Members of the youth academy tour Maca Plastics.

Adams County Commissioner Stephen Caraway address the graduates and their family during the graduation ceremony on June 12.

Top row: Mike Parks, Tad Mitchell, Brian Baldridge, Stephen Caraway, Russ Brewer Middle row: Rickey Deatley, Karlie Harper, Tyler Ryan, Josey Scott, Aaron Pertuset Bottom row: Jacob Miley, Daisee Young, Mckayla Smith, Kasey Hawkins, Taylor Wylie

Leadership Adams celebrated the graduation of 10 participants in their inaugural youth program Friday afternoon with a ceremony in West Union.

The program encompassed three days where the incoming high school seniors, many of which have earned college credit, participated in leadership activities with a coach, met with county leaders and toured many of the businesses that call Adams County home.

The 10 students, Mckayla Smith and Ricky Deatley from Manchester High School, Taylor Wylie and Aaron Pertuset of North Adams High School, Kasey Hawkins and Karlie Harper of Ohio Valley Career and Technical Center, Josey Scott and Tyler Ryan of Peebles High School and Daisee Young and Jacob Miley of West Union High School, were selected among their classmates at their respective schools to become a part of the program.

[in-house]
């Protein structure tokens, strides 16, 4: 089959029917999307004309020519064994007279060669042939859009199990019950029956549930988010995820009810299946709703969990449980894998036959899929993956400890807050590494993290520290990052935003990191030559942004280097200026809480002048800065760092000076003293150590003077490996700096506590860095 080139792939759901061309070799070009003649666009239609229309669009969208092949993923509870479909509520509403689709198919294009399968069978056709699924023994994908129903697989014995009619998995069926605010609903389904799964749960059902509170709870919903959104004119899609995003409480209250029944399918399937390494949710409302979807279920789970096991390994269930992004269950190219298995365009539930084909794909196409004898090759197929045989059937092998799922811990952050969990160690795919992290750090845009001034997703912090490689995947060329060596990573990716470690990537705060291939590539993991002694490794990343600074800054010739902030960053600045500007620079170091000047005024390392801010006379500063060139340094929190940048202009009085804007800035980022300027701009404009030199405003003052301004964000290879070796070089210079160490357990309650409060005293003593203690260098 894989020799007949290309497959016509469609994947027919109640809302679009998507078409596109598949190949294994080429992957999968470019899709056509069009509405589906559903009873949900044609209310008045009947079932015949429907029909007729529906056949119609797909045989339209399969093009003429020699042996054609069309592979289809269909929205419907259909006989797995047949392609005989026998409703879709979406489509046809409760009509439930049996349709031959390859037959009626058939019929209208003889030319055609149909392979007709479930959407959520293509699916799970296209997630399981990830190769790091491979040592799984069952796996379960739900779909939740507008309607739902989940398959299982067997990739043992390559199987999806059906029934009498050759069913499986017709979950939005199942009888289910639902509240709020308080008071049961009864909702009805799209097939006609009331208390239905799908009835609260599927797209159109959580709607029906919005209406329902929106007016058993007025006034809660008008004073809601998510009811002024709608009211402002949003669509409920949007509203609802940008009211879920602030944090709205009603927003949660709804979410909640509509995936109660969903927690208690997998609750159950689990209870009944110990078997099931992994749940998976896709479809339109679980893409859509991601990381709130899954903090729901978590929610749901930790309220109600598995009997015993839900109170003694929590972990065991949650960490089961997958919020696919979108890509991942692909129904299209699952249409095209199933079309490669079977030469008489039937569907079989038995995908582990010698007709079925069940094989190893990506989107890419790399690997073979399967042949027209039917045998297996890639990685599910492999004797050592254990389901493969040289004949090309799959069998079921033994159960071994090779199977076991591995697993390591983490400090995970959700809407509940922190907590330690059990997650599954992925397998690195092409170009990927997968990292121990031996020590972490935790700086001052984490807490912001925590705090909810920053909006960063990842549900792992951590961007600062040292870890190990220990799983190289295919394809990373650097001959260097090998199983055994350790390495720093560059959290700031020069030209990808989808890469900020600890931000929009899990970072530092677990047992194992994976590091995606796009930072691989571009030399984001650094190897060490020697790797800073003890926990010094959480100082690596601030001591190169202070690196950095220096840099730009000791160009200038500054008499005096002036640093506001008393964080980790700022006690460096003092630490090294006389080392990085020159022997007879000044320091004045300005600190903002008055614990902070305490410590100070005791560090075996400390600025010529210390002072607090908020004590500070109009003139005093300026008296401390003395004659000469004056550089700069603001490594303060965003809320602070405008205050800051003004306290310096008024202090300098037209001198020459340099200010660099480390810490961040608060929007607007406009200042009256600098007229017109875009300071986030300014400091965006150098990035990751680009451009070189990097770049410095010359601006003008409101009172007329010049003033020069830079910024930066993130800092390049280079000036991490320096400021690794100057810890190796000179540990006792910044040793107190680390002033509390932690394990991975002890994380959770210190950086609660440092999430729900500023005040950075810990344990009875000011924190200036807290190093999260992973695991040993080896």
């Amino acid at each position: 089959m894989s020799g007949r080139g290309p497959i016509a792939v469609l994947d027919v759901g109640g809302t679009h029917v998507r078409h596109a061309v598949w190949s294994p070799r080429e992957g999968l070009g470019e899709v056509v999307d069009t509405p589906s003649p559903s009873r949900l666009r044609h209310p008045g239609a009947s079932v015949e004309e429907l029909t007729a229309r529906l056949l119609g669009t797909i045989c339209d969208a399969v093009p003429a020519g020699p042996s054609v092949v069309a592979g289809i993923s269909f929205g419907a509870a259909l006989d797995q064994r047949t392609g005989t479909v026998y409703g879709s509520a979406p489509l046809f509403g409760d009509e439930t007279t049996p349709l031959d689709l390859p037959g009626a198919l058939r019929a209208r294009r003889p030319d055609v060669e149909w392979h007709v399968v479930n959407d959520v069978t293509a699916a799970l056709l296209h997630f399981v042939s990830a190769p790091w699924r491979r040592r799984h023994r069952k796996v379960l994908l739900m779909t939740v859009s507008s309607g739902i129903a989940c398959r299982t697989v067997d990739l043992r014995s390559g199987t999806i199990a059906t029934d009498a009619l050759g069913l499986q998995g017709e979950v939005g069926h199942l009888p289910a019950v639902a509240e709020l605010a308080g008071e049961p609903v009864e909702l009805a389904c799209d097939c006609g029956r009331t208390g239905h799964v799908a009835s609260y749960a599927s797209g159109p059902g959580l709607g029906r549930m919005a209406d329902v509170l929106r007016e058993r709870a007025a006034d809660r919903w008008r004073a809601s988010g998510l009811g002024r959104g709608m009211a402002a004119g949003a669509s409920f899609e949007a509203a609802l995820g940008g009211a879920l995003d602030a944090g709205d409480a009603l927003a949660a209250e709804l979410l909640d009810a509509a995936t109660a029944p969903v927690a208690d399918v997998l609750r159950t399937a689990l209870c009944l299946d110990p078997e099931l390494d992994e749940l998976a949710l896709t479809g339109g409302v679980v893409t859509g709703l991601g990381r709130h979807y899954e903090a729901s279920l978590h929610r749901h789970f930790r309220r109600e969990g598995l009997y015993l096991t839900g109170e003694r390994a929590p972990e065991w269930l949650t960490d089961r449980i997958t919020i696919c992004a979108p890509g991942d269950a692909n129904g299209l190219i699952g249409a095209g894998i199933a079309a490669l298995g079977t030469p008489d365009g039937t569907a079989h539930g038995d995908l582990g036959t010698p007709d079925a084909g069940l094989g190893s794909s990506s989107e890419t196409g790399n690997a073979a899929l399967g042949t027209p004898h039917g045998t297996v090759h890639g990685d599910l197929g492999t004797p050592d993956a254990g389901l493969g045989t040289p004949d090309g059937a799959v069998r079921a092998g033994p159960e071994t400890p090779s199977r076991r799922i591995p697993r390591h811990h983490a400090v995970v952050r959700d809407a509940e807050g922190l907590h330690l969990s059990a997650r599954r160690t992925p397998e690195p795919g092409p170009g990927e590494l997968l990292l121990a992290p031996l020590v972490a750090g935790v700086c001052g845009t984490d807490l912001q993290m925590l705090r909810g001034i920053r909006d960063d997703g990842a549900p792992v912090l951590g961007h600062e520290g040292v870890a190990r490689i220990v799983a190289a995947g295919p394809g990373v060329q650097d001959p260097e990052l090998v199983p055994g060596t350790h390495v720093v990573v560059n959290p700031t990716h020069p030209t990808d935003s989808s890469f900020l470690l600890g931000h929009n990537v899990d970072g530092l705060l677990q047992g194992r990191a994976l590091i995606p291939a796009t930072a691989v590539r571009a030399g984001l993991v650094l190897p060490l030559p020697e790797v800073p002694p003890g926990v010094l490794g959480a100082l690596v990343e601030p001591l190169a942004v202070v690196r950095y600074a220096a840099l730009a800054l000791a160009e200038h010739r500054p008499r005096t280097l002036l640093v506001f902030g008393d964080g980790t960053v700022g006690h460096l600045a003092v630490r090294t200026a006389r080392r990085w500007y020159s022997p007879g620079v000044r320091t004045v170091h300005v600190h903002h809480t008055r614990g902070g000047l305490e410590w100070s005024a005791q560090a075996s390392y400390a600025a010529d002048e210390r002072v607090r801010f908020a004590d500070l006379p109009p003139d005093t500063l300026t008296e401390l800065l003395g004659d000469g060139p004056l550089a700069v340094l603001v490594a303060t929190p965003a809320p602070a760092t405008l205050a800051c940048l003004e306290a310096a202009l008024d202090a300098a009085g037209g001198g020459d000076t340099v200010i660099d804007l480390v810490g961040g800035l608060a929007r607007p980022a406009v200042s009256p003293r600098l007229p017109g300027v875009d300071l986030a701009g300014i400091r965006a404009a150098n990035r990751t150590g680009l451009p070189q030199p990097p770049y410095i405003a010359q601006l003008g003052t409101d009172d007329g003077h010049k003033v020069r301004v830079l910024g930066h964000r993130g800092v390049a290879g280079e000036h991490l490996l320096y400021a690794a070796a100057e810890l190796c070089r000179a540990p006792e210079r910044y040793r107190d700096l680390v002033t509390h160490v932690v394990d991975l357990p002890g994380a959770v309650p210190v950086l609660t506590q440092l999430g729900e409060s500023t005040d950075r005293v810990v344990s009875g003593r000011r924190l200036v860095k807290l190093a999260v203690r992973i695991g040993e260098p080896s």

One of the leaders of the youth program, Mike Parks, believes this is an important time to get young leaders interested in giving back to Adams County.

“Our goal is to sow and invest in people to make Adams County a better place,” Parks said. “There’s more revenue here in Adams County than ever before and that’s because there’s more productivity, sales tax is up and travel and tourism is up.”

The students were shown that when they toured a number of businesses in Adams County who do international trade.

“It was really neat to see how Adams County is global,” Mckayla Smith said. “We went to McCoy and there’s Adams County wood over in China right now.”

The General Electric plant in Peebles where jet engines are tested was also a big hit with many of the youth as well. Kasey Hawkins said the technology they witnessed there “blew my mind.”

“It was really cool to see all the aircraft engines they work on and all the different tests they do to ensure the safety of the people that will someday be riding on those planes with these engines,” Aaron Pertuset said. “I never knew that a place in Adams County would have the kind of technology that GE has.”

In addition to McCoy Lumber and GE, the group also toured Moyer’s Restaurant and Winery in Manchester, Adams County Regional Water District, Maca Plastics in Winchester, Adams County Regional Medical Center, the Adams County Courthouse and county government building in West Union.

For Smith, who has dreamt of becoming a lawyer since she was in kindergarten, getting to meet those within the courthouse and county government was the highlight of the program.